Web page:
story-based personalization are discussed. Further empirical testing of
Social Cognitive Theory, which asserts that self-efficacy is a major
determinant that mediates the relationship between knowledge and
performance, is proposed.
This abstract accurately represents the content of the candidate's thesis.
I recommend its publication.
Signed
R. Scott Grabinger
v


DEDICATION
To my lovely daughter, Alejandra, I wish to express my love and
gratitude for your patience and understanding while I concentrated on
this endeavor. To my wonderful son, Rafael, my love and gratitude for
keeping me young at heart. And, to my mother, Patricia Rebecca
Martinez, for instilling in me the values required to persist in life's
endeavors.


CONTENTS
LIST OF TABLES AND FIGURES....................................xi
ACKNOWLEDGMENTS.............................................xiii
CHAPTER
1. INTRODUCTION..............................................1
The General Problem.......................................7
Background of the Problem..............................8
Gender and Self-Efficacy............................8
Self-evaluation and Mathematics Performance........10
Personalization as Vicarious Modeling..............11
Mental Computation Strategies......................16
Theoretical Framework.................................18
Self-Efficacy......................................18
Sources of Self-Efficacy Information............19
Perceived Self-Efficacy and Performance.........21
The Role of Self-Efficacy in Academic Domains......23
Self-efficacy and Academic Performance..........23
Gender Effects..................................25
Research from the Social Cognitive Perspective.....27
Personal Capabilities...........................28
Chapter Summary.......................................30
Purpose of the Study...............................30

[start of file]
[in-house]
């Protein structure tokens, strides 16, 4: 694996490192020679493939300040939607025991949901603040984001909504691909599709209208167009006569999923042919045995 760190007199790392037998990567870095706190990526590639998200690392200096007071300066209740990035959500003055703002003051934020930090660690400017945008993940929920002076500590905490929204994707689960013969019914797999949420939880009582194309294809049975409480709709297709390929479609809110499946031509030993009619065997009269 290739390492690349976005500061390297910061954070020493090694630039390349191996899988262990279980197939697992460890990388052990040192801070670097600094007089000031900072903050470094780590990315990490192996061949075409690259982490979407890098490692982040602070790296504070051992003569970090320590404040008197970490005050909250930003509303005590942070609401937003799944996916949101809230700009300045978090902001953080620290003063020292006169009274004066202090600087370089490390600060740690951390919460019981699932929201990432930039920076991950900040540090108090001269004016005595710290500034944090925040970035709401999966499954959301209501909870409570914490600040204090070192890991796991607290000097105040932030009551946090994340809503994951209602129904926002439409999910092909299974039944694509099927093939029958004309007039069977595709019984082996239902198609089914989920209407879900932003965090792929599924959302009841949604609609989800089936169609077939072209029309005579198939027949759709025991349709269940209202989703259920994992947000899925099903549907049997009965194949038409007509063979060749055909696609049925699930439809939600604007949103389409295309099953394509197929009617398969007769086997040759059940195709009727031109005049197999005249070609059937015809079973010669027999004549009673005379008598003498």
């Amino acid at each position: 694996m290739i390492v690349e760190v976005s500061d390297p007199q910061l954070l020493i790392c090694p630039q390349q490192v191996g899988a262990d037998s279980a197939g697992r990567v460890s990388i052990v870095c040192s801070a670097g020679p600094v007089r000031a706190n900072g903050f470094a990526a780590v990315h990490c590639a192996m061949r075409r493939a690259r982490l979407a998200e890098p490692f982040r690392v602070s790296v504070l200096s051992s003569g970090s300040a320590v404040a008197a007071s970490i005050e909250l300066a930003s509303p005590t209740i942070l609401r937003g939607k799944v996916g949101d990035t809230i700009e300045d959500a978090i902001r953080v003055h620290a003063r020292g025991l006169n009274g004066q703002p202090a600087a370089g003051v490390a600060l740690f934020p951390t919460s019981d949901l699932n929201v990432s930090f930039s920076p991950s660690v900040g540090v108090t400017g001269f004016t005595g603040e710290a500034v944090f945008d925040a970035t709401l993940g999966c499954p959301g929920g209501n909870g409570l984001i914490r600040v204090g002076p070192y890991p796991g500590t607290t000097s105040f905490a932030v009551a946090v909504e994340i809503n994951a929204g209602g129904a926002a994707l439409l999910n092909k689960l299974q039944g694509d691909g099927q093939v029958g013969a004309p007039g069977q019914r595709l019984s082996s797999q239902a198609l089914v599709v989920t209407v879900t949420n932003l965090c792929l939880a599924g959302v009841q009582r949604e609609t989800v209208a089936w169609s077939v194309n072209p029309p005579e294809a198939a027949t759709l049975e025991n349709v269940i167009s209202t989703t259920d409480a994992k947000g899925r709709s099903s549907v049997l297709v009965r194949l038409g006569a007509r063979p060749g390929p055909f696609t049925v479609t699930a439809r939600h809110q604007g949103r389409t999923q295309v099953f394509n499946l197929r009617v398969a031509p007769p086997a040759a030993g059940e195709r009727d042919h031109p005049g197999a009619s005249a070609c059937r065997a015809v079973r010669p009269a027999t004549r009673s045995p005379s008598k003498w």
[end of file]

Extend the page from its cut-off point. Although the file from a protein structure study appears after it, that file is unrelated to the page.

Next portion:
2. REVIEW OF RELATED RESEARCH...............................32
Interventions Enhancing Self-Efficacy....................34
Social Comparative Modeling...........................36
Multiple Sources Modeling.............................37
vii


Peer Modeling.........................................39
Same-Gender Modeling..................................41
Vicarious Modeling....................................43
Personalization..........................................44
Personalization of Instructional Context..............46
Personalized Learning..............................48
Personalized Instruction...........................50
Personalization as Concrete Context...................52
Context and Mental Computation.....................55
Story-based Context................................58
Chapter Two Summary......................................58
Research Questions....................................61
3. METHODOLOGY...............................................63
Study Design.............................................63
Pilot Study..............................................65
Participants.............................................68
Independent Variables....................................70
Levels of Personalization.............................70
Gender................................................71
Covariates...............................................71
Pretest...............................................71
Grade.................................................72
Dependent Variables......................................72
Mathematics Self-Efficacy.............................72
Mental Computation Performance........................73
Apparatus................................................74
Pretreatment Measures.................................74
Self-Efficacy Pretest..............................74
Biographical Inventory.............................75
viii


Computer Program........................................75
Story................................................75
Posttest Measures.......................................76
Self-Efficacy........................................76
Mental Computation...................................77
Setting.....................................................77
Procedures..................................................77
Data Formatting and Reduction...............................78
4. RESULTS.....................................................82
Analytical Summary..........................................82
Results of Two-Factor ANCOVA................................86
Posttest Self-Efficacy..................................86
Posttest Performance....................................88